The Hyperkin Xbox One Duke Controller is a masterful recreation of a classic controller best left in the annuls of history
- Solid build
- Nostalgia points
- Satisfying-feeling buttons
- The fancy little screen in the middle
- Far too expensive
- Bulky frame not suitable for everyone
- The fancy little screen in the middle is a bit wasted
- Review Price: £61.99
- Wired Controller for Xbox One and Windows 10
- Precision analog triggers
- Animated logo display
- 3.5mm headset jack
What is the Hyperkin Xbox One Duke Controller?
Those of us old enough to remember the launch of the original Xbox, way back in 2001 (2002 outside the US) will most likely have a few things burned into our memories – Halo: Combat Evolved, Project Gotham Racing and the absolutely massive controller that came with the already-massive console.
The pad – later nicknamed the ‘Duke’ – would eventually be replaced with the smaller ‘Xbox S’ controller after feedback about the size and comfort the controller offered. Simply put, this was a controller not designed for smaller hands, and it sometimes resulted in uncomfortable or even impossible-to-reach buttons for some people.
Yet the Duke controller had its merits. It was following in the footsteps of the bulky Sega Dreamcast controller and Microsoft was determined to set the Xbox controller apart from the PlayStation’s DualShock. The Duke was definitely a controller you either got along fine with or absolutely hated, but for many it became a piece of nostalgia that reminded them of those early days, playing through the original Halo with friends. Some people, to this day, will tell you that the Duke was the best and most comfortable controller they’ve used.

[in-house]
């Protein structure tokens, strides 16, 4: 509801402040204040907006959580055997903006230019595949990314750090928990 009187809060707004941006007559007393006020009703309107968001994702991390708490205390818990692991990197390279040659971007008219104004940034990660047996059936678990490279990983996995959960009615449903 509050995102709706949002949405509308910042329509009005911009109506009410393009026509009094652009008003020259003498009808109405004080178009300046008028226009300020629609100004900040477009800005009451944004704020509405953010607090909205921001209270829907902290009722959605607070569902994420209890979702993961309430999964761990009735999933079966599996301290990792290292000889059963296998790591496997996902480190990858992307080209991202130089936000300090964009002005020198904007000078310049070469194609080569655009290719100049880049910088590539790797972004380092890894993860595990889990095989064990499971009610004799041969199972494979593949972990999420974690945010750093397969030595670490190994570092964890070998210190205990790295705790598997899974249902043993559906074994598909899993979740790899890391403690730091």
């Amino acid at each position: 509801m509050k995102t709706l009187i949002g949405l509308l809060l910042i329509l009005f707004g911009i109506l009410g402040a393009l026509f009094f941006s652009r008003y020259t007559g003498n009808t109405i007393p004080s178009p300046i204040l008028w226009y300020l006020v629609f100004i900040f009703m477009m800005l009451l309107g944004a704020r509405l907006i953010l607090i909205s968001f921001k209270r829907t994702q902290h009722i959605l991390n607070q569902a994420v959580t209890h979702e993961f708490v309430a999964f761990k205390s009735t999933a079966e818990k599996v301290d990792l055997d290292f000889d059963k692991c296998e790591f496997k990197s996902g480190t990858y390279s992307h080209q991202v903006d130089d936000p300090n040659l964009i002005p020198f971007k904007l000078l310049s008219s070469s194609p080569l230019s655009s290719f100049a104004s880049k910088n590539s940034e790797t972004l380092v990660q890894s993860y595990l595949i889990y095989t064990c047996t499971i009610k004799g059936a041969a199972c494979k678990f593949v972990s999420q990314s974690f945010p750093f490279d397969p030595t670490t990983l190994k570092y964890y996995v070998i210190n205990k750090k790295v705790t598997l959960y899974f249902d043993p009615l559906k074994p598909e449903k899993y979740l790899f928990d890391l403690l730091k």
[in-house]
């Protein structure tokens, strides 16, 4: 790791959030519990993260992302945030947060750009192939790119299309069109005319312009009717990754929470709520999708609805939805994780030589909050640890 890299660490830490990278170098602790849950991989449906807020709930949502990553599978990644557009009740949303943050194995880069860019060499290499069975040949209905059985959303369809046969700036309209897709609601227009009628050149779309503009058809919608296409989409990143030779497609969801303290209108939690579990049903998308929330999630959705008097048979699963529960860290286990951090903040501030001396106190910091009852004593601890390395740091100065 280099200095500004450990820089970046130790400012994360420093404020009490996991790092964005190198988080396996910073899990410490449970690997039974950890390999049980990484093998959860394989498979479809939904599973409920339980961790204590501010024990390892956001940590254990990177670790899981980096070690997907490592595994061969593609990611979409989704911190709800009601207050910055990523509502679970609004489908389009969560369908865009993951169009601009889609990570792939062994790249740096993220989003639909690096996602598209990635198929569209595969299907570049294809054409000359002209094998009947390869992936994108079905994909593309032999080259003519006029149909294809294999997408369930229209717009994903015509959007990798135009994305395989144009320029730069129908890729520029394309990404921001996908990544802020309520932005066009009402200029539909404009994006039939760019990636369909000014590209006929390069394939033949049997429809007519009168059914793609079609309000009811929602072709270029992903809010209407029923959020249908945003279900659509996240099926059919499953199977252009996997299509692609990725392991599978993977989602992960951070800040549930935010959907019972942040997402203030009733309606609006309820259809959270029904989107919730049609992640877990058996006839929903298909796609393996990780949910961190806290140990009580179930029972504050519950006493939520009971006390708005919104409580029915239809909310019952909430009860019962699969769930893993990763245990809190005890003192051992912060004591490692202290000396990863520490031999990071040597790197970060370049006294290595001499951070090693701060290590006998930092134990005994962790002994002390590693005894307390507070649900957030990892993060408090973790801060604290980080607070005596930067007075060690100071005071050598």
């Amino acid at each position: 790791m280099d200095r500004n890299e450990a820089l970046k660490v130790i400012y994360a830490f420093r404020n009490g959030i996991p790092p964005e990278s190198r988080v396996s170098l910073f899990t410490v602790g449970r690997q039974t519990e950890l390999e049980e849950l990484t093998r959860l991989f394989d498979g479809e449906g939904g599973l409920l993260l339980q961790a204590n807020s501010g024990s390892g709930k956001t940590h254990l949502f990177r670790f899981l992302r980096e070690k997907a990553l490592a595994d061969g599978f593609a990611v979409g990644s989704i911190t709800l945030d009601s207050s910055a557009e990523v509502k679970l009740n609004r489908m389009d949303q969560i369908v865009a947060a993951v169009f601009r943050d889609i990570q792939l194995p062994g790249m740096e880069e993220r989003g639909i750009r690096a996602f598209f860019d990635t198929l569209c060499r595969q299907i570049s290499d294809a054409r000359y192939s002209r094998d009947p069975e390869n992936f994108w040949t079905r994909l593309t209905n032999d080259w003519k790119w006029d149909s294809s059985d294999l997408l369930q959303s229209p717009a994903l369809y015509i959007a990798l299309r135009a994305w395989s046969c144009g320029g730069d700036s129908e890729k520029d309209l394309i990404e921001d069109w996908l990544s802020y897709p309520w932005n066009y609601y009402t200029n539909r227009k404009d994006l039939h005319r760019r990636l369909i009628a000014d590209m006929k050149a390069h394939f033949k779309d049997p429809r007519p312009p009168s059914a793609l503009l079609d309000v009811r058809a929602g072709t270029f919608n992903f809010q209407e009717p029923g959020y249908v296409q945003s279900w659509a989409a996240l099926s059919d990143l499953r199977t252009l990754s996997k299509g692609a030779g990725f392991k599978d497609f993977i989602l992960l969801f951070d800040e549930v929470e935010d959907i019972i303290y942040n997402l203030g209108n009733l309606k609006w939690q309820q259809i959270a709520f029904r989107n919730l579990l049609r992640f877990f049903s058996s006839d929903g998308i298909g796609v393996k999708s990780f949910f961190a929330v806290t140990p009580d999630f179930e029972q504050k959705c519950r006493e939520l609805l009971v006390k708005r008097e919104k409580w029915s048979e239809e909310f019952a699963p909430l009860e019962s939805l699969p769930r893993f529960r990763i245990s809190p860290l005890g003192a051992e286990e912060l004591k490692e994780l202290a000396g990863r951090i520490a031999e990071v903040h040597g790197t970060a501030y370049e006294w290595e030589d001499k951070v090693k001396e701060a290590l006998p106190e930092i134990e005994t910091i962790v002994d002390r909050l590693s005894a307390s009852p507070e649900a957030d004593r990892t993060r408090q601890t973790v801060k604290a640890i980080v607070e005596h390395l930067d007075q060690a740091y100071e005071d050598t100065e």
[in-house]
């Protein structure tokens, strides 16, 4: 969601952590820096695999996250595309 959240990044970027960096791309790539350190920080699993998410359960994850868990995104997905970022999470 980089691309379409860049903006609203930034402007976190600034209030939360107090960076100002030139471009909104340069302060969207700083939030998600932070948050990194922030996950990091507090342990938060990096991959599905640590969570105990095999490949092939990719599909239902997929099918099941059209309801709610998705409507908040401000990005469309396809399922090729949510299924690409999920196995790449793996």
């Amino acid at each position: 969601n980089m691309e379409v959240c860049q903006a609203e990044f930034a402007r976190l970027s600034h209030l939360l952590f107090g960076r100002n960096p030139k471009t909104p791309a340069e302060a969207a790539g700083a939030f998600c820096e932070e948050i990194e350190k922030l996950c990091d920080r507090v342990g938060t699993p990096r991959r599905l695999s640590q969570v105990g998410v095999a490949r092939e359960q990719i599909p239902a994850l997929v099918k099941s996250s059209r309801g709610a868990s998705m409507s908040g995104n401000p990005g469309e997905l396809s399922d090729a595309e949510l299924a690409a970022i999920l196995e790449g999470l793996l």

All of this talk of the Duke and nostalgia eventually resulted in Hyperkin – a company best known for producing the Retron, a retro games emulator box – pitching a unique idea to Microsoft to bring back the Duke as an officially licensed third-party controller for the Xbox One and Windows 10 PCs. So here in 2018, we have not one but two brand new versions of the Xbox Duke controller to enjoy.
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Hyperkin Xbox One Duke Controller – Design and build
Hyperkin’s replica of the original Duke controller is spot-on. It’s an incredibly accurate recreation of the original controller, bulk and all. If you’ve had any experience with the original Xbox pad, all that nostalgia will come rushing back the minute you get your hands on this new version.
True to the original, the Hyperkin Duke features two thumbsticks, a d-pad, start and back buttons (here, renamed to the Xbox One’s ‘view’ and ‘menu’ buttons) and a set of ‘face’ buttons – the traditional X, Y, B, and A along with the original Xbox’s exclusive ‘black’ and ‘white’ buttons. Just like the original, all of these buttons are slightly slanted to the left, making them narrower than what you might have come to expect from the Xbox 360 or Xbox One controller layouts.
One of the only new things to be found on this controller is a set of bumper buttons at the top. In a modern context, these bumpers function as the LB and RB switches, while also mirroring the Black and White face buttons.
In essence, this means that if you decided to use the Hyperkin Duke just like the original Xbox pad, you can restrict yourself to using only the face buttons (black and white included) and the triggers, while the newly-added bumpers will feel far more natural to those not seeking a nostalgia fix. In addition, a headphone jack can be found at the bottom.
For better or worse, the original Xbox controller’s d-pad is also replicated faithfully here. This, by most standards, was never a good d-pad, though, and while I can see the need for it to return in this otherwise perfect recreation of the original Duke, it’s one of the only unwelcome things to see returning.
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One of the most unfortunate things about the Hyperkin Duke is the lack of wireless functionality. The controller comes with a detachable USB cable, which is required in order for it to be used on either Xbox One or PC. This is, reportedly, due to a licensing clause with Microsoft that means only official first-party pads can be wireless for Xbox One.